Inspired by an article in the Vancouver Sun, March 11, 2004 by Daphne Bramahm: Different Assaults, Same Excuse.
I would say that at least once in our working carriers, violence in the place has or will occurred. It has happen to me: both from the employer, and from other employees, even from customers when I worked in a gas station many years ago, to a confrontation not so long ago over a union drive that almost got me a black eye and very shook up. Violence, in my opinion, is very common in the workplace, and takes many different forms and magnitude. I have always had the policy that if ever I was assaulted, whether on the job, or anywhere else, I would never hesitate to contact the police.
In 1998, I had an unfortunate encounter with a coworker, that ended with him assaulting me, while leaving the workplace. My actions: telling the employer of this terrible thing, seemed to of challenged the very core of the employer’s right to dominance on society. I did contact the police, they came and charged the person, yet, even they, the RCMP did not want to approach our employer. It was like there was a secret contract admits them that neither me nor my lawyer could find. My lawyer told me that most employers like to keep the police as far away from their affairs as possible. He figured that it has to do with control.
My employer was notified, through me by a letter letter. I informed them of what happened, and that the assault took place while leaving the workplace. Their response was moot. I was not surprisedï¿½”employers do not like to give up their control just like my lawyer said so.
I was not that educated at that time. There were several concepts that had not yet formed in my understanding the justice system and I tried my best to deal with this terrible situation best I could. I somehow managed get through it. The other person mysteriously tendered his resignation 2 weeks earlier then what he had planned. I guess he had a grudge against me, and was waiting until he was leaving to let me know this by a physical confrontation. However, he was now gone and life quickly turn back to normal.
Since that time, I have seen several fists fights and violent confrontations that have led to bloodshed in the workplace. Yet our attitudes towards our employer and our jobs seems to be revered differently then when we are on the streets or at home: to some degree. We just do not like to stand up. Maybe in fear if we do, we would loose our jobs because justice would be in the hands of the employer: a very bias judge, or the threat of further retaliations if further provocation is brought to the authorities attention. Perhaps comparing ourselves to battered wife syndrome and learned helplessness would be a accurate statement?
Our news has being dominated by the story of MR. Todd Bertizzi, a hockey player who, just recently, during a game, assaulted another player from the visiting team, severely injuring him, putting the victim in the hospital, perhaps for several weeks. The article, stated that such a harsh fine was perhaps going overboard for the type of sport hockey is and that, if you treated his team like a job, normally he would not receive such punishment. Differentiating between sports violence and white-collar violence is very tough. We are blinded by this notion that one has a place for violence and the other does not. Yet, when you weigh the criminal code of assault, there seems to be no fine line of what assault is. Yet, in our minds, if this violence occurred in the work place, we quickly will either cover it up, or go to the employer, never the police. And if it is the employer, this notion that the employer can do no wrong would set in. We would probably deny ourselves the right to go to the police, as assault is a public offense, regardless of where it took place, simply because it is the workplace.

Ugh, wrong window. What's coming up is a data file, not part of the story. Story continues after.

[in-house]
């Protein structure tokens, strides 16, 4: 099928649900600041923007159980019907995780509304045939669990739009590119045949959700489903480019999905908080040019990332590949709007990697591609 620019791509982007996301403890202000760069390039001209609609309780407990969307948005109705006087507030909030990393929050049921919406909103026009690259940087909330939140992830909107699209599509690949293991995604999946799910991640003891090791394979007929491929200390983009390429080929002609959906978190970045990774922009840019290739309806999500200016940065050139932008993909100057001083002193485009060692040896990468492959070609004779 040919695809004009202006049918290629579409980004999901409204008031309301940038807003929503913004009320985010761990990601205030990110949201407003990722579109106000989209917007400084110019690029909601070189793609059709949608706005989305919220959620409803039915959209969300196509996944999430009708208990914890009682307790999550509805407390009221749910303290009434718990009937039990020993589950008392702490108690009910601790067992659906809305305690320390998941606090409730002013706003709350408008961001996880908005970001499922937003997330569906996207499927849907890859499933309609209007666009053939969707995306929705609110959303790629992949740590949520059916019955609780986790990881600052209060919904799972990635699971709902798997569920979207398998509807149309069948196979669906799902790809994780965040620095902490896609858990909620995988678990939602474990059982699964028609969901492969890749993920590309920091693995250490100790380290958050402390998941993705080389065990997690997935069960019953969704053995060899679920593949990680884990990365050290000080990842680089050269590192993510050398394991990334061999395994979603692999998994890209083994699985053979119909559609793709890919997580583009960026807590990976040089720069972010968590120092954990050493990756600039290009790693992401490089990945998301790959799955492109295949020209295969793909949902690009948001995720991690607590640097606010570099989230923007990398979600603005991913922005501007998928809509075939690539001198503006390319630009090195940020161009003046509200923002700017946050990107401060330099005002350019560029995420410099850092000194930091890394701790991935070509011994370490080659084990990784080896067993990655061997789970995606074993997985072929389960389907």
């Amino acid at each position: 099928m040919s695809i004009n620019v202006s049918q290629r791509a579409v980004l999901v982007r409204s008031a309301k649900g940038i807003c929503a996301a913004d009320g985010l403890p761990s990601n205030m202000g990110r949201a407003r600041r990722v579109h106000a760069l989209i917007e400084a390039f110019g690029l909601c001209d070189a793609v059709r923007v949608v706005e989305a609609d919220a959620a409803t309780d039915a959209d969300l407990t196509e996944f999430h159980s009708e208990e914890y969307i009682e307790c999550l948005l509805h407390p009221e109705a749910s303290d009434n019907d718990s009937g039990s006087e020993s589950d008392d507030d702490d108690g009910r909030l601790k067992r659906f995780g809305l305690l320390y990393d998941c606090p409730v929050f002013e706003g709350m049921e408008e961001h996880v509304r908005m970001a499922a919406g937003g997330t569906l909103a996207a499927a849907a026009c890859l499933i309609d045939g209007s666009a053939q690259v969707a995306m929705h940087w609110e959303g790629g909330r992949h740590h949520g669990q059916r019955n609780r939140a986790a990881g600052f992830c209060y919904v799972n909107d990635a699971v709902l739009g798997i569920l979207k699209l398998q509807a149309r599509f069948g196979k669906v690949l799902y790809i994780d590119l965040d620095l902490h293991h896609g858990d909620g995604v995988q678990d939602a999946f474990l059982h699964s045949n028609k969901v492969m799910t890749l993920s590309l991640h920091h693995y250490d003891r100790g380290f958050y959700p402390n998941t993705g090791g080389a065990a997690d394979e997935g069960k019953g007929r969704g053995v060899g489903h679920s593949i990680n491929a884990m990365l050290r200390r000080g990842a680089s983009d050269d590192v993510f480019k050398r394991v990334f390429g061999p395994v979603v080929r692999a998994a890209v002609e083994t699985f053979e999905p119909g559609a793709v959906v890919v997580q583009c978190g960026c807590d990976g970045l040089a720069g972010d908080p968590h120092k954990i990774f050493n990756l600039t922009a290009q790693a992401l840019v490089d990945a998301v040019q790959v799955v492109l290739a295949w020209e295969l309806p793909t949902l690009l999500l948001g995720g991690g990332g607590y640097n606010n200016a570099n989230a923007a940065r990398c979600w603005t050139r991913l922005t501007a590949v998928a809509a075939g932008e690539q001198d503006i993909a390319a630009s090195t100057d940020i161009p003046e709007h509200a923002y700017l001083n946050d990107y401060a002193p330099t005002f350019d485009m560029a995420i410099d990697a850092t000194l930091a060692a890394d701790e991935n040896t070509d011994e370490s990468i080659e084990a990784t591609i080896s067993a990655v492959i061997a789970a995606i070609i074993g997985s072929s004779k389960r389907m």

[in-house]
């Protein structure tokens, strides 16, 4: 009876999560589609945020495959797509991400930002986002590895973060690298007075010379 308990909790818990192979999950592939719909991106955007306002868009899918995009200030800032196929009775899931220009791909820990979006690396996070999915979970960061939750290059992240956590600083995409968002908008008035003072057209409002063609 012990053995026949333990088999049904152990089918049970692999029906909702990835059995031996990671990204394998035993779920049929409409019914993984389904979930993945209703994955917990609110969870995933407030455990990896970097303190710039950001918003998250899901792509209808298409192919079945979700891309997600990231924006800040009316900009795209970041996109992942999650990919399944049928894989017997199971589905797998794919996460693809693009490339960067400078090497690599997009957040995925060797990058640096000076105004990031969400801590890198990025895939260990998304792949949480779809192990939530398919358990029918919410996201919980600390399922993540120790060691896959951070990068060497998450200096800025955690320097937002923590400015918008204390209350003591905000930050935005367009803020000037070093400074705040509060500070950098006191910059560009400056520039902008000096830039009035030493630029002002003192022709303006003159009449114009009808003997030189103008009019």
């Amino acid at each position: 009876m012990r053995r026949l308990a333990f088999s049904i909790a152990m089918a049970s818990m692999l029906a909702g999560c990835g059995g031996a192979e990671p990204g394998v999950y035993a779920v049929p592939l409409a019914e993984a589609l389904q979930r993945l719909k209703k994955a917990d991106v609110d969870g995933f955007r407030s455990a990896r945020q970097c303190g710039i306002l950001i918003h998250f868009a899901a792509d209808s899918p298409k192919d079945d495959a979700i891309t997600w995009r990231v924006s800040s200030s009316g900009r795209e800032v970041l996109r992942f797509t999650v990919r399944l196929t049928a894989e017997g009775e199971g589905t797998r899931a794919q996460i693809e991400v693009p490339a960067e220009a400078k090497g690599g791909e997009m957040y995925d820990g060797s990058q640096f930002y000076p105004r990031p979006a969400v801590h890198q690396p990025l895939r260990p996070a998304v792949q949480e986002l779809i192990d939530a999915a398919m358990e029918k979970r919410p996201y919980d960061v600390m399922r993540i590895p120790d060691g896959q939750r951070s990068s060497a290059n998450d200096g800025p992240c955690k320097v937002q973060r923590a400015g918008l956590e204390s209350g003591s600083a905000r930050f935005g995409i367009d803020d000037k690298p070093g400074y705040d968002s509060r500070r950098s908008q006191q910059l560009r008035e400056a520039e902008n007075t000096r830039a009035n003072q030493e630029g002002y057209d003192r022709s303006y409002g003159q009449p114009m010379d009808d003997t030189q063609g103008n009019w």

Here is a rundown of some of the assaults that took place in the political arena or workplace according to this article:
—->December (2003) BC Liberal Elayne Brenzinger assaulted a political aid, grabbed the female aid by the neck and shook her because of some documents that got shredded.
—->Margaret Woods, White Rock Councilor, was in Surrey court on Wednesday for assaulting Councilor Cliff Annable, jabbing him in the face during a heated closed door meeting.
—->Last month veteran civil servant Mike Thomson filed a complaint with Victoria BC Police alleging that he was choked by Stephen Brown, an assistant Deputy Minister of Health. Again being choked during a heated meeting.
I will close with a quote from the last paragraph of the article, as it so elegantly points out my true feelings on this touchy subject:
So go ahead castigate Bertuzzi and the National Hockey League for allowing such violence. But spare a little outrage for the white-collar assailants who did similar things behind closed doors and then hopped that their victims and colleagues would silently close ranks to protect both them and the game. (Vancouver Sun March 11, 2004)